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19 April 2012
 
Huawei has demonstrated a prototype optical switch that can scale to 10 petabits per second or 10 million Gbps. Dubbed the Petabit Packet Cross Connect (PPXC), the switching platform is aimed at metro and the data centre markets. 
 
Huawei says the system, first shown at the OFC/NFOEC exhibition held in March, is a technology demonstrator and is unlikely to become a product before 2017. 
 
Current platforms have switching capacities of several terabits. Yet Huawei believes a one thousand-fold increase in switching capacity will be needed in the coming years. Fibre capacity is moving towards 16Tbps with the advent of higher-order modulation schemes, and traffic from multiple fibres will need to be switched at busy network exchanges. "This can add up to about a petabit at a site," said Reg Wilcox, vice president of network marketing and product management at Huawei.
 
The PPXC uses optical burst transmission to implement the switching. Ultra-fast switching lasers are set to a particular wavelength in nanoseconds, with each wavelength assigned to a destination port. As packets arrive, they are assigned a "colour" before being sent on the required wavelength to their destination. 
 
The Huawei demonstration linked two Huawei OSN8800 32-slot platforms, each with an OTN switching capacity of 2.56Tbps, to the core optical switch, to implement what is known as a three-stage Clos switching matrix.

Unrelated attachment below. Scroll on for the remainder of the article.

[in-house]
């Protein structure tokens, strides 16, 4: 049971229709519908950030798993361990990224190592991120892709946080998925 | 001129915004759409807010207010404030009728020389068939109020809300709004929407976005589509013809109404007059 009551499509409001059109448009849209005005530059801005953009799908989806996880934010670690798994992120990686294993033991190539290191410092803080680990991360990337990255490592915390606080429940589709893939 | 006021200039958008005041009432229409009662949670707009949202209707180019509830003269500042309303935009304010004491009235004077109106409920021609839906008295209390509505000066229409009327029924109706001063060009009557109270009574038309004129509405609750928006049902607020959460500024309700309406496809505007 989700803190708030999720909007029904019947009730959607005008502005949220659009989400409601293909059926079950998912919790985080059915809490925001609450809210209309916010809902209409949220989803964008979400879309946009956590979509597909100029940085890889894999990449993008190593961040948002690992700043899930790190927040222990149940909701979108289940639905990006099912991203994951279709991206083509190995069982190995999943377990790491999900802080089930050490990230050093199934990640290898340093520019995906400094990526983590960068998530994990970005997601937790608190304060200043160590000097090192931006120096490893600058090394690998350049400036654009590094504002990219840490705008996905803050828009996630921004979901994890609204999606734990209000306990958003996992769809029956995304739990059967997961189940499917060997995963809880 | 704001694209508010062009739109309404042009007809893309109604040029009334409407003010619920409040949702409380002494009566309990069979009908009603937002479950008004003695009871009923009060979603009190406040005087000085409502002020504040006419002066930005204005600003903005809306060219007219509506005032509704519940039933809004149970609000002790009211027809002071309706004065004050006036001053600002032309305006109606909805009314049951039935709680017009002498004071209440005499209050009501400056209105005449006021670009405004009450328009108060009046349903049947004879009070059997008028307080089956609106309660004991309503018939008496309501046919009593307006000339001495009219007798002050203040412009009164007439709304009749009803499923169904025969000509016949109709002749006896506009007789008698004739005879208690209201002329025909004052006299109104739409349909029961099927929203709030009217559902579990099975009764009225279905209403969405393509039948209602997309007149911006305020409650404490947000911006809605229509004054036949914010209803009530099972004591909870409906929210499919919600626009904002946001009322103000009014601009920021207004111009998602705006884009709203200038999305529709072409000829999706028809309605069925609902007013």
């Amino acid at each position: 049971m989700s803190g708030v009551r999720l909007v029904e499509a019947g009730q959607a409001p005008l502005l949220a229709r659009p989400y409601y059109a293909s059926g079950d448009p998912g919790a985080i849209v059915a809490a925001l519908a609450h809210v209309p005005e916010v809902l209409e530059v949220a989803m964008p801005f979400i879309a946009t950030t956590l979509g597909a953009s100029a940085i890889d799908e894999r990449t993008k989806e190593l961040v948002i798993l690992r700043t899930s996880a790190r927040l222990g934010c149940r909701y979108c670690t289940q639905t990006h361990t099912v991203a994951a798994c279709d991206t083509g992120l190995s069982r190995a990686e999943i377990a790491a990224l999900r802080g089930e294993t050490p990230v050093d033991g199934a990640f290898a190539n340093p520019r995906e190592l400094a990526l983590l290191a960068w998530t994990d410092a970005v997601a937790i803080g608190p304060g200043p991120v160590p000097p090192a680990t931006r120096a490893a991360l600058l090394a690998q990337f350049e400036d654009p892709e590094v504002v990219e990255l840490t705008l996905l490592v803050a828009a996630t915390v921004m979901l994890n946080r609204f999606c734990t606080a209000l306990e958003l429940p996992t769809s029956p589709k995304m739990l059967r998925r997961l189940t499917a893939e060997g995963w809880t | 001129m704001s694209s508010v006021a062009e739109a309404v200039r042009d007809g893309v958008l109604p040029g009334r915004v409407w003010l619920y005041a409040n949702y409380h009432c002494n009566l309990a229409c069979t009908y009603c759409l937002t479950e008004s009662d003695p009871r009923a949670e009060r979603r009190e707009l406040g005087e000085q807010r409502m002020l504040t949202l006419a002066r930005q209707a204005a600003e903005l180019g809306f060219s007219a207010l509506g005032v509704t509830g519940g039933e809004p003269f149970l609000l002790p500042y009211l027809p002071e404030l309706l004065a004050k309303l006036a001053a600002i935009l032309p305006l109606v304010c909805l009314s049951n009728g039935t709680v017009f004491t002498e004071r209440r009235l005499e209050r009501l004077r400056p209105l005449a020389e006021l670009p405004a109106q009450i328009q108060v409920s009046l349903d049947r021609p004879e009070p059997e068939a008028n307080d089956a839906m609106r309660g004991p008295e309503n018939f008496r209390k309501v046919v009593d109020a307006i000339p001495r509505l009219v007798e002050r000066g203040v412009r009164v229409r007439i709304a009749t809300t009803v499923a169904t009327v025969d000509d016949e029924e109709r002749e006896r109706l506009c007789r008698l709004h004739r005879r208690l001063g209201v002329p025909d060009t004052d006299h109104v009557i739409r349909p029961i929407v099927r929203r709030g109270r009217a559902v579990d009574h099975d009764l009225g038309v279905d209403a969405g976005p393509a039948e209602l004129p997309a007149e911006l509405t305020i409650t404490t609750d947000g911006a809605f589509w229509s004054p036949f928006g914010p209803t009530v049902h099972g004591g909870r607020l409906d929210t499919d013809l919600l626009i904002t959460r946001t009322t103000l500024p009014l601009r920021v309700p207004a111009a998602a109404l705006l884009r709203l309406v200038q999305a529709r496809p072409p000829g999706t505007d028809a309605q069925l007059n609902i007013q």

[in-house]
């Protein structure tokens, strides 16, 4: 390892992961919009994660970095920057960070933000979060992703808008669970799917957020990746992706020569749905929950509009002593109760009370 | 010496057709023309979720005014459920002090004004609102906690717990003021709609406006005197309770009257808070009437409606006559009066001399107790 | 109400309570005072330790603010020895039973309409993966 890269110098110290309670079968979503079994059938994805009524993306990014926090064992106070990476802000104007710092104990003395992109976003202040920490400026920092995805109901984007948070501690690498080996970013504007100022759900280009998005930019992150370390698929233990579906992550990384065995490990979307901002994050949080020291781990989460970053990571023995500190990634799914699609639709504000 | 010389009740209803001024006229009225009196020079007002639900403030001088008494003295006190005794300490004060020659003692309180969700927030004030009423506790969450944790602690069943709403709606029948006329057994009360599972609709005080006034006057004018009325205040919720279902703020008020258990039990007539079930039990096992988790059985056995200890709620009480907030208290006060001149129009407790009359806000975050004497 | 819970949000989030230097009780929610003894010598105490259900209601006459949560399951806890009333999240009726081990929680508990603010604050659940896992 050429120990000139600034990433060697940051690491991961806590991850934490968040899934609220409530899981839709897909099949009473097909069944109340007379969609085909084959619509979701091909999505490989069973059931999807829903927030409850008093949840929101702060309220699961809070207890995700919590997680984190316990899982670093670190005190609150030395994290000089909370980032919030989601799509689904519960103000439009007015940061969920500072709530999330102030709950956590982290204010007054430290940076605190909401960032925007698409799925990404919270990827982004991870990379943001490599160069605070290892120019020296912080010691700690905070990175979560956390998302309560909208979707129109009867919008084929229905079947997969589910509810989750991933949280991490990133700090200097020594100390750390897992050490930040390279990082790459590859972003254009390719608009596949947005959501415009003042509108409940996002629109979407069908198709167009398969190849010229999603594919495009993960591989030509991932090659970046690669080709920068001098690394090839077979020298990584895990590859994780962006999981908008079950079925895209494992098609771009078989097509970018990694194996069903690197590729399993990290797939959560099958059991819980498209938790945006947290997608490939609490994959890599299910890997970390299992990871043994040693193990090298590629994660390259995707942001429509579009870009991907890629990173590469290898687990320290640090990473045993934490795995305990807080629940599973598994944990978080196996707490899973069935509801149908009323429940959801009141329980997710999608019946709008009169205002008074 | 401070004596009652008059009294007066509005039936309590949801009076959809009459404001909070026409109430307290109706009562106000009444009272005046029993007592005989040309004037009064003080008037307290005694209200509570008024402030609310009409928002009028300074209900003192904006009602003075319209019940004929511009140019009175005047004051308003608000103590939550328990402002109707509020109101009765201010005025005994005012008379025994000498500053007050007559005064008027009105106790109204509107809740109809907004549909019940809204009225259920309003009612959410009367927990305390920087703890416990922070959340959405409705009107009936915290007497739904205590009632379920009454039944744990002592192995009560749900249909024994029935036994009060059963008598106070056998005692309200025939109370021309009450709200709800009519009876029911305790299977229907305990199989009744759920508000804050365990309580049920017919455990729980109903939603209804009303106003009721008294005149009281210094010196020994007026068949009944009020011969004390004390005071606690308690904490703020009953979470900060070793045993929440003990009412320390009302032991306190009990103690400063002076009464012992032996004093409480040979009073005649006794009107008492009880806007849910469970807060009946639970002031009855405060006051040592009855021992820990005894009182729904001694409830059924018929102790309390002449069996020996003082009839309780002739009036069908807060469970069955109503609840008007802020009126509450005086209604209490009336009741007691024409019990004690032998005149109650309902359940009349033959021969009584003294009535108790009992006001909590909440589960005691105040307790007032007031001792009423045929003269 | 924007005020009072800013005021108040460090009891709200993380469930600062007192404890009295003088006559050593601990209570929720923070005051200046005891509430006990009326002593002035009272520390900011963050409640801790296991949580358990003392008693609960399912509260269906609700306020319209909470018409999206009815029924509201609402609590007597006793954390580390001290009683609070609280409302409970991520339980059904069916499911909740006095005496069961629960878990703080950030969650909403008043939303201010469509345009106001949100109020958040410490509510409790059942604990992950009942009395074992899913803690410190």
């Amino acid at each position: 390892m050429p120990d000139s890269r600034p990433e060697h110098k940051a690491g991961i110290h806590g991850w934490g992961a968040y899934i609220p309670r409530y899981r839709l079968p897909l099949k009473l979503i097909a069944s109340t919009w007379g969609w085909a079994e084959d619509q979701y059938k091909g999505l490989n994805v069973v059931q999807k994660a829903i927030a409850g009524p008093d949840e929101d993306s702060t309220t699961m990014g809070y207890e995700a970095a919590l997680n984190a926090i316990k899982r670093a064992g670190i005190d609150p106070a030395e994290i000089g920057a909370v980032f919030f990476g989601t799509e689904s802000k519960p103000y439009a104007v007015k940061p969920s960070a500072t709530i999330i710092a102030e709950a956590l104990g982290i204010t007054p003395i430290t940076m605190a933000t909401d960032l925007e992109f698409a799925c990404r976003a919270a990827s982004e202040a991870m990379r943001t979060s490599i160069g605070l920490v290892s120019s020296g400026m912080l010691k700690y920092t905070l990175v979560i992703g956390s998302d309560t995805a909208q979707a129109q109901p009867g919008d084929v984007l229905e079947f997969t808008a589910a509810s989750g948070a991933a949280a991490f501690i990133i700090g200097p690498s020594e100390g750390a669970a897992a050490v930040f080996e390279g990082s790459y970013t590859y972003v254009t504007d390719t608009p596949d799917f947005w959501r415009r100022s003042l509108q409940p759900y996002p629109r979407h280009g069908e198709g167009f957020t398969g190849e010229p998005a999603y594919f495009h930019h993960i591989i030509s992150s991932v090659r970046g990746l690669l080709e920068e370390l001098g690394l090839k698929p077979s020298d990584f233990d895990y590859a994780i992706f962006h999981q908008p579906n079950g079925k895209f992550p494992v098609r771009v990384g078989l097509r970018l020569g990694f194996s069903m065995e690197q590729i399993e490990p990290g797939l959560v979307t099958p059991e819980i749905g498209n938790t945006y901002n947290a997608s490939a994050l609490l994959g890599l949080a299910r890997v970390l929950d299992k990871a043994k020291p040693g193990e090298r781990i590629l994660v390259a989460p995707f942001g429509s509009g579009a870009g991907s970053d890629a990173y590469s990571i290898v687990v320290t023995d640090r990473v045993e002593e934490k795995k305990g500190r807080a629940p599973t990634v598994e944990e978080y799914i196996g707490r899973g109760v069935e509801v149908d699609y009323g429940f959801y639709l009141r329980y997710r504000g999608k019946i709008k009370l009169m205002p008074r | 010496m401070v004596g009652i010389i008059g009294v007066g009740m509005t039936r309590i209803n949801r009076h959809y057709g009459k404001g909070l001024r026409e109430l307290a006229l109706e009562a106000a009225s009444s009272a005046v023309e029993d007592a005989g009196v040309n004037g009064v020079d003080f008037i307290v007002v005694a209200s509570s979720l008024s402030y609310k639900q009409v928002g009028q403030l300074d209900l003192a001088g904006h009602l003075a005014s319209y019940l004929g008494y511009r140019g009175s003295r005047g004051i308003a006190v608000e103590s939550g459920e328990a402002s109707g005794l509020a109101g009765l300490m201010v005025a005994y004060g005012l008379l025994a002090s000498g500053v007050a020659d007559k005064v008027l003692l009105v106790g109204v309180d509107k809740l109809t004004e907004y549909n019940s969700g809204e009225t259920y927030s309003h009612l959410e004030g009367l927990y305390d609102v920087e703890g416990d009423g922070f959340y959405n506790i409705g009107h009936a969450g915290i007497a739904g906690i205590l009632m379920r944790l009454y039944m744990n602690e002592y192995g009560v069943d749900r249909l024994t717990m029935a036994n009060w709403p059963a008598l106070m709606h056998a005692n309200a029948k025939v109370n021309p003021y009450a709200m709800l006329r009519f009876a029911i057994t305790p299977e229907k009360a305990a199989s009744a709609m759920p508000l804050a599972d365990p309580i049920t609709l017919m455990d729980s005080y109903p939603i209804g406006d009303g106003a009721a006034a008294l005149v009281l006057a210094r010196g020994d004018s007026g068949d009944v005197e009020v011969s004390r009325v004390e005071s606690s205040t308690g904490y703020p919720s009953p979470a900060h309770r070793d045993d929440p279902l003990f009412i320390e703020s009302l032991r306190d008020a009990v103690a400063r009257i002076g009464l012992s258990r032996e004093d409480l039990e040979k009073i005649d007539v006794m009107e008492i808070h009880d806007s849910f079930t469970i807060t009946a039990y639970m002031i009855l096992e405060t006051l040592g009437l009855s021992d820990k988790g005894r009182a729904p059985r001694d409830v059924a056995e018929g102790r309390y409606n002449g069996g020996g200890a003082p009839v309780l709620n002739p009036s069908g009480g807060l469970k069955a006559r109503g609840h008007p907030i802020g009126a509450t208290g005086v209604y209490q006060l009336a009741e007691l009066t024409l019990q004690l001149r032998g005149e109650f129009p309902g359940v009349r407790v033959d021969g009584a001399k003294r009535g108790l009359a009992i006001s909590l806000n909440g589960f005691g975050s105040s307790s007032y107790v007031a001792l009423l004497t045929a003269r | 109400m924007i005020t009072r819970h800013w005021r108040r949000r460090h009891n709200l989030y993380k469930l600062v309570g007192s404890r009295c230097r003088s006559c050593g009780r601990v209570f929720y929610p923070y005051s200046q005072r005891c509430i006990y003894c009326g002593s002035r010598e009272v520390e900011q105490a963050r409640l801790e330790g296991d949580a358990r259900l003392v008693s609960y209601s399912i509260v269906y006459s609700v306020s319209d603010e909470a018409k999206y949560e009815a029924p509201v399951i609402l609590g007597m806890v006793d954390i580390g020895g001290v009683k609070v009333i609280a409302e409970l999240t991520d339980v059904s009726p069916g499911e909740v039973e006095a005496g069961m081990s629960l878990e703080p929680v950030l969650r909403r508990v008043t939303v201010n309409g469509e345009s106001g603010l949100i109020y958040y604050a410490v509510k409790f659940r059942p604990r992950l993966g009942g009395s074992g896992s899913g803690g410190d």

The optical switch effectively implements an 80x80 matrix with its 80 wavelengths, each at 25Gbps. To scale to 10 petabits, multiple such matrix units would be used. The PPXC can groom traffic starting at 1Gbps rates, and switch 100Gbps and even higher incoming wavelengths.
 
The demonstration highlighted the PPXC switching OTN traffic, but Wilcox stresses that the architecture is cell based and can support all packet types. Accordingly the design is also suited to large data centres to switch traffic between servers and for linking aggregation routers.
 
Oclaro provided Huawei with the ultra-fast lasers. "We have seen quite some interest recently in this area [of optical burst transmission]," said Robert Blum, director of product marketing for Oclaro's photonic components. "I wouldn't be surprised if other companies make announcements in this space."
 
By Roy Rubenstein